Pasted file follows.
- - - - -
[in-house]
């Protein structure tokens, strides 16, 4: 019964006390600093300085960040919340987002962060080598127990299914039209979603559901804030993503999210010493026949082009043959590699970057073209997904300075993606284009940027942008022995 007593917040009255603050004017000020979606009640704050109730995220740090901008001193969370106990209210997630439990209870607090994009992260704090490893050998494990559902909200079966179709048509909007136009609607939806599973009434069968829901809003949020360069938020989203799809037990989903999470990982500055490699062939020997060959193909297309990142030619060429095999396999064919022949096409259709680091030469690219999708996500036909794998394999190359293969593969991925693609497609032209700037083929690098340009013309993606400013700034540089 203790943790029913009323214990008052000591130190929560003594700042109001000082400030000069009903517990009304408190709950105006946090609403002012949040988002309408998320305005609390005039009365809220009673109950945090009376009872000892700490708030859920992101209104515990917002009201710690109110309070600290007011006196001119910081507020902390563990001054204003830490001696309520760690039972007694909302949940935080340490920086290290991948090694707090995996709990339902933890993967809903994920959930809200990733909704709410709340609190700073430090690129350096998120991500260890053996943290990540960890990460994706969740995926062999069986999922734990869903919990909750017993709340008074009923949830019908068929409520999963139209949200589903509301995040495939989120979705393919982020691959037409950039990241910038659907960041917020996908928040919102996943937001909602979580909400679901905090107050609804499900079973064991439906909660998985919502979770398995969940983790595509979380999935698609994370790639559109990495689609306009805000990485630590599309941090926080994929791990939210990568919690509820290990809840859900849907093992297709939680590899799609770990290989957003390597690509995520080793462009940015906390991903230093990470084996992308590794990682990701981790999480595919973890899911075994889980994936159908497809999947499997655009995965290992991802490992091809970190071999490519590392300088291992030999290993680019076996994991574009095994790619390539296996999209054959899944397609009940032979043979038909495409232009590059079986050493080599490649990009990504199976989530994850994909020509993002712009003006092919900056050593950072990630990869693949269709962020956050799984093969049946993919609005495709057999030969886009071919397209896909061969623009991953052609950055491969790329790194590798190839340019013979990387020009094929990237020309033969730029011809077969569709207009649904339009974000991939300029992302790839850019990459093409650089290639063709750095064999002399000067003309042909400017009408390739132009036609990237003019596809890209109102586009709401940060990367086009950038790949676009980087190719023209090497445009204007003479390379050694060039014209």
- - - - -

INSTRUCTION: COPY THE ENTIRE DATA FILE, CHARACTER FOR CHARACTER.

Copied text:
[in-house]
């Protein structure tokens, strides 16, 4: 019964006390600093300085960040919340987002962060080598127990299914039209979603559901804030993503999210010493026949082009043959590699970057073209997904300075993606284009940027942008022995 007593917040009255603050004017000020979606009640704050109730995220740090901008001193969370106990209210997630439990209870607090994009992260704090490893050998494990559902909200079966179709048509909007136009609607939806599973009434069968829901809003949020360069938020989203799809037990989903999470990982500055490699062939020997060959193909297309990142030619060429095999396999064919022949096409259709680091030469690219999708996500036909794998394999190359293969593969991925693609497609032209700037083929690098340009013309993606400013700034540089 203790943790029913009323214990008052000591130190929560003594700042109001000082400030000069009903517990009304408190709950105006946090609403002012949040988002309408998320305005609390005039009365809220009673109950945090009376009872000892700490708030859920992101209104515990917002009201710690109110309070600290007011006196001119910081507020902390563990001054204003830490001696309520760690039972007694909302949940935080340490920086290290991948090694707090995996709990339902933890993967809903994920959930809200990733909704709410709340609190700073430090690129350096998120991500260890053996943290990540960890990460994706969740995926062999069986999922734990869903919990909750017993709340008074009923949830019908068929409520999963139209949200589903509301995040495939989120979705393919982020691959037409950039990241910038659907960041917020996908928040919102996943937001909602979580909400679901905090107050609804499900079973064991439906909660998985919502979770398995969940983790595509979380999935698609994370790639559109990495689609306009805000990485630590599309941090926080994929791990939210990568919690509820290990809840859900849907093992297709939680590899799609770990290989957003390597690509995520080793462009940015906390991903230093990470084996992308590794990682990701981790999480595919973890899911075994889980994936159908497809999947499997655009995965290992991802490992091809970190071999490519590392300088291992030999290993680019076996994991574009095994790619390539296996999209054959899944397609009940032979043979038909495409232009590059079986050493080599490649990009990504199976989530994850994909020509993002712009003006092919900056050593950072990630990869693949269709962020956050799984093969049946993919609005495709057999030969886009071919397209896909061969623009991953052609950055491969790329790194590798190839340019013979990387020009094929990237020309033969730029011809077969569709207009649904339009974000991939300029992302790839850019990459093409650089290639063709750095064999002399000067003309042909400017009408390739132009036609990237003019596809890209109102586009709401940060990367086009950038790949676009980087190719023209090497445009204007003479390379050694060039014209």